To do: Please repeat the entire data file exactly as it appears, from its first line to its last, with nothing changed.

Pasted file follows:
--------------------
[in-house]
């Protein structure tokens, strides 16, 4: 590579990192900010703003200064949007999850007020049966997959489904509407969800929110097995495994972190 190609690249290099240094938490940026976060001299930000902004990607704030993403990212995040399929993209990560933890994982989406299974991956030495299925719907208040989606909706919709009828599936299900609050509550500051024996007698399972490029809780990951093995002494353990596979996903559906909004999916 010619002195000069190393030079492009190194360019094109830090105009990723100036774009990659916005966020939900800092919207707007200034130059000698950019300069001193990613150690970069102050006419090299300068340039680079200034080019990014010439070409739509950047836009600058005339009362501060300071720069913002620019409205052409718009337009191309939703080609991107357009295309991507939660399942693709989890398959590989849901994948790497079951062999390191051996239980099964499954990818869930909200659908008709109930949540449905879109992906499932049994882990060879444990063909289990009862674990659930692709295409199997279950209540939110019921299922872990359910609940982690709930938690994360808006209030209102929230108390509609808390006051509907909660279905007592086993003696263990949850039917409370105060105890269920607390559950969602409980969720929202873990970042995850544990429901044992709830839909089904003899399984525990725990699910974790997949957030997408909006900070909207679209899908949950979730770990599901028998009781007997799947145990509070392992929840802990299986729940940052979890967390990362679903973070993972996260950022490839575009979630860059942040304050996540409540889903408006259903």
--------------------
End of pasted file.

[in-house]
């Protein structure tokens, strides 16, 4: 590579990192900010703003200064949007999850007020049966997959489904509407969800929110097995495994972190 190609690249290099240094938490940026976060001299930000902004990607704030993403990212995040399929993209990560933890994982989406299974991956030495299925719907208040989606909706919709009828599936299900609050509550500051024996007698399972490029809780990951093995002494353990596979996903559906909004999916 010619002195000069190393030079492009190194360019094109830090105009990723100036774009990659916005966020939900800092919207707007200034130059000698950019300069001193990613150690970069102050006419090299300068340039680079200034080019990014010439070409739509950047836009600058005339009362501060300071720069913002620019409205052409718009337009191309939703080609991107357009295309991507939660399942693709989890398959590989849901994948790497079951062999390191051996239980099964499954990818869930909200659908008709109930949540449905879109992906499932049994882990060879444990063909289990009862674990659930692709295409199997279950209540939110019921299922872990359910609940982690709930938690994360808006209030209102929230108390509609808390006051509907909660279905007592086993003696263990949850039917409370105060105890269920607390559950969602409980969720929202873990970042995850544990429901044992709830839909089904003899399984525990725990699910974790997949957030997408909006900070909207679209899908949950979730770990599901028998009781007997799947145990509070392992929840802990299986729940940052979890967390990362679903973070993972996260950022490839575009979630860059942040304050996540409540889903408006259903």